Sense and Sensibility: Volume I, Chapter 7

To Austen-l

March 30, 1999

Re: S&S, Ch 7: Enter Mrs Jennings and Colonel Brandon

Suddenly Margaret is back. Having been nowhere to be felt or seen since Chapter 1, she is suddenly in agreement with Marianne that Brandon is "an absolute old bachelor, for he was on the wrong side of five and thirty" (Oxford S&S, ed Chapman, I:7, 34).

Although these chapters slow down the pace, and we are finally given some sense of equable rhythm, I still feel Austen at work introducing her material. I believe Lascelles says something about how in S&S and P&P, Austen shows a strong predilection for antitheses. In this chapter Austen uses them to good effect. Somewhere in his Dance to the Music of Time, Anthony Powell talks about how no one can figure out why one person marries another or why they stay married or break up. Or why a particular pair of people are friends. This mystery or commonplace incongruity we observe daily in human relationships is the theme of the chapter. The disparity between Lady and Sir John Middleton becomes fodder for Austen to mock cold-heartedness in Lady Middleton, and to picture the ennui of their daily life. It is also part of the satire against marriage and family life in the novel.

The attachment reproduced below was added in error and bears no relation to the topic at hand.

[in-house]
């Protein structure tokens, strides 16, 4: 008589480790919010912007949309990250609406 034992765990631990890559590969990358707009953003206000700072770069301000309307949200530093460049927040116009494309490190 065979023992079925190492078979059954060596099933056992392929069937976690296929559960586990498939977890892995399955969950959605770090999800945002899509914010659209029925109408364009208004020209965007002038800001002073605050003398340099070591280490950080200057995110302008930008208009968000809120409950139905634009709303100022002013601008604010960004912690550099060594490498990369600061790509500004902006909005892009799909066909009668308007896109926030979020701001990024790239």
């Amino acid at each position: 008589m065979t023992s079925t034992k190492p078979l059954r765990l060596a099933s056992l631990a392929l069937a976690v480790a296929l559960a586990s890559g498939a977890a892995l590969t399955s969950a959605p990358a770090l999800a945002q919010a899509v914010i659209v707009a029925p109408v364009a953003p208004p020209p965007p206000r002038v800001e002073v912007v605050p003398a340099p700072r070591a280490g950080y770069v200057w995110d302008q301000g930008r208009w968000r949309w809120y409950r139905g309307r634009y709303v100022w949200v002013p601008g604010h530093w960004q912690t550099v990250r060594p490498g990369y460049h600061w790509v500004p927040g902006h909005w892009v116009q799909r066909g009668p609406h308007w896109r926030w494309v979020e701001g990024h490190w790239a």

Still why or how did Colonel Brandon happen to become the friend to Sir John Middleton; the former happy because he is shallow, the latter grave, thoughtful, withdrawn? Was Middleton someone Brandon turned to after his desolation at the death of Eliza Brandon? Sir John doesn't seem a likely candidate except on the grounds that he wouldn't notice Brandon's despair and wouldn't think to ask questions. We are told later in the novel that years before Mrs Jennings and Charlotte Jennings (now Palmer) "stuffed" when they went to Delaford Abbey. But we are not told how they came to visit Brandon. Note Colonel Brandon shows up at the same time as Mrs Jennings in the narrative. We are told by Sir John that Brandon was already at Barton Park, but Austen introduces the two characters as a pair. When Elinor and Marianne prepare to leave London, Mrs Jennings tells Brandon she and he will be dull as two cats together. There's some relationship here whose basis has been snatched away from view.

I suggest that in the first version S&S there was some friendship between Mrs Jennings and Brandon that went way back and, through his friendship with Mrs Jennings, Brandon became friends with Middleton. There is evidence later in the book that Brandon is as close or closer to Mrs Jennings than he is to Sir John. Mrs Jennings knows about the rumours about Brandon's "natural" child. I have wondered if Austen leads us to accept this unnatural pairing through the use of ironic satire when it was in some earlier form of the novel more naturally explained by some relationship Colonel Brandon happened to have with Mrs Jennings in his younger years, something chance brought about. Charlotte drops the information that her mother had hoped Colonel Brandon would ask for her hand. When was this?